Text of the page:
Grounds for Filing for Divorce in Morris County NJ
In New Jersey, every divorce must be filed based on a given reason (legally known as a “ground”). As a no-fault divorce State, individuals in New Jersey can file for what is known as a “no-fault divorce” (discussed in the sections below), or file for a “fault-based divorce.”
The grounds cited for the divorce have the potential to affect the divorce proceedings in a variety of ways, so it is important to understand exactly what these types of grounds are, how they work, and how the chosen grounds for divorce can affect the ultimate success of the divorce and its related agreements of child custody, child support, alimony, and the division of assets.
If you are considering a divorce, or your spouse has already filed for a divorce, contact our experienced Morris County divorce attorneys today to discuss your unique situation, needs, and concerns in a strategic planning session.
No Fault Divorce Lawyers Madison NJ
No-fault divorce is the most common choice for divorcing spouses in New Jersey. This is due to a variety of factors, perhaps the most important of which is the fact that no-fault divorces cannot be denied by the courts (given the requirements are met, and only after a Divorce Settlement Agreement has been reached, or after the Court renders a determination on all issues in your matter).
In order to file for a no-fault divorce in New Jersey, one of the following must be true:
- Separation – You and your spouse have been living apart for a minimum of 18 consecutive months, and there is no reasonable expectation of reconciliation.
- Irreconcilable Differences – You and your spouse have experienced irreconcilable differences which lead you to believe that the marriage should end. Furthermore, these irreconcilable differences must have existed for at least six months.
Citing irreconcilable differences as grounds for a no fault divorce is extremely common. In fact, the simple idea that one spouse wants to divorce and the other does not is sufficient grounds to file for a no fault divorce, as long as the minimum six months have passed.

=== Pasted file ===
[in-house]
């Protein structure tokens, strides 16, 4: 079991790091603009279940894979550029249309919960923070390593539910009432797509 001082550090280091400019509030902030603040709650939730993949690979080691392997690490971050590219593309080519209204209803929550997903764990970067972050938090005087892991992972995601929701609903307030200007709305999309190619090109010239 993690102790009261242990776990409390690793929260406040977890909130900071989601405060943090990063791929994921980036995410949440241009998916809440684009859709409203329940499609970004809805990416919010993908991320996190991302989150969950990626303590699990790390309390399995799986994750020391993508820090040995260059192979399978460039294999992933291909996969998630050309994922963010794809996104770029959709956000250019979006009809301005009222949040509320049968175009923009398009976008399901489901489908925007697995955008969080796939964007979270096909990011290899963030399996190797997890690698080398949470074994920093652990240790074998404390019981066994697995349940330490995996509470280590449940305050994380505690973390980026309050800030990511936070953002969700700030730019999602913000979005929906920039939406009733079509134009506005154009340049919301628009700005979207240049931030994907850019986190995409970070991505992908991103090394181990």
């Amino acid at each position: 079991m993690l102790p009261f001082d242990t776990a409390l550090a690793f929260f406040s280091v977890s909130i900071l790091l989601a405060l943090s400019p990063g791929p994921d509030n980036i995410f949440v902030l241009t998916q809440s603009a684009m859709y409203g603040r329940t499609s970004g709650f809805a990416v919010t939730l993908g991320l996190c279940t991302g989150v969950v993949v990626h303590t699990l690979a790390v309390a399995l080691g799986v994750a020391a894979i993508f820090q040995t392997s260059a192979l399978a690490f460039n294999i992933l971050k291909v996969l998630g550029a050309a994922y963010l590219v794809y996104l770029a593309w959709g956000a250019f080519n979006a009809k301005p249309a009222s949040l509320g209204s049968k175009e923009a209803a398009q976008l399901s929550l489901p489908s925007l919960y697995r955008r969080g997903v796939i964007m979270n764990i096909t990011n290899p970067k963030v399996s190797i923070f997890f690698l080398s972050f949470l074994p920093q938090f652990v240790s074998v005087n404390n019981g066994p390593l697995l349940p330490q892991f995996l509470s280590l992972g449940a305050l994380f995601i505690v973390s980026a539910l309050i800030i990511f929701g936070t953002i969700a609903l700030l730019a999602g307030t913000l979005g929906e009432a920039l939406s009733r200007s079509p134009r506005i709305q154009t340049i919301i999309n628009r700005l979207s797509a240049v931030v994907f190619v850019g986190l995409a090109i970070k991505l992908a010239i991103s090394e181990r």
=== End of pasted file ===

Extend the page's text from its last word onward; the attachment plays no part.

Again, as long as a NJ no-fault divorce is filed in the correct courthouse, and the paperwork is filed accurately and on time, a no-fault divorce cannot be denied by the court system. However, before the divorce can be finalized, the divorcing couple will need to reach agreements in terms of child custody, child support, alimony, and the equitable distribution of marital assets. There are many different means by which these divorce issues can be resolved; to learn more please view our divorce page or our divorce alternative page.
Fault Divorce in New Jersey
On the other hand, a divorce can be filed for citing a specific grievance or grievances against a spouse, grievances which lead the filing party to believe that the marriage should end. However, unlike a no-fault divorce, a fault-based divorce can be denied by the courts if there is not sufficient evidence supporting the allegations of fault against the defendant.
Pursuant to N.J.S.A. Section 2A:34-2, a fault-based divorce can be filed on the grounds of:
- Desertion for a period of 12 or more months
- Alcohol or drug addiction which has existed for 12 or more consecutive months
- Extreme Cruelty which may involve physical abuse, mental abuse, sexual abuse, and more
- Institutionalization for Mental Illness of a period of 24 or more consecutive months
- Imprisonment for a period of 18 or more consecutive months
- Deviant Sexual conduct without consent by both spouses
Fault divorce requires a greater degree of proof to be granted in New Jersey, and in some situations can lead to a more contentious divorce. However, there are a few reasons to consider fault divorce in certain cases. For example, alcohol or drug addiction is relevant to the issue of child custody, and therefore, depending on the facts of one’s case, they may wish to file for divorce based on that fault ground.
Additionally, fault divorce may cause some aspects of the divorce to be adjusted in the favor of the aggrieved spouse. While the equitable distribution of assets will not change based on the type of divorce filed for, in some situations the “at fault” spouse may be expected to pay more in terms of alimony (often in the form of reimbursement alimony). And as stated, depending on the fault grounds cited, a court may also find the party who is “at fault” to be a danger to their children, causing them to be awarded less in terms of child custody and visitation / parenting time.
All that being said, a fault-based divorce can be a risky proposition, with the potential “rewards” not really being worth the added stress and conflict which often arise from the fault divorce process.
Questions About Your Divorce?
Contact A Morristown Divorce Attorney Today
At Jacobs Berger, our divorce attorneys have extensive experience working closely with our clients, and finding creative, constructive, and fair solutions to their divorce issues in towns across Morris County including Madison, Morristown, Randolph, East Hanover, Denville, Dover, Florham Park, Morris Plains, and all of Northern New Jersey.
The unique approach of our law firm focuses on employing negotiation-centered strategies designed to protect the financial and emotional stability of the whole family, and ultimately reaching resolutions which account for both the short-term and long-term needs of our clients and their family.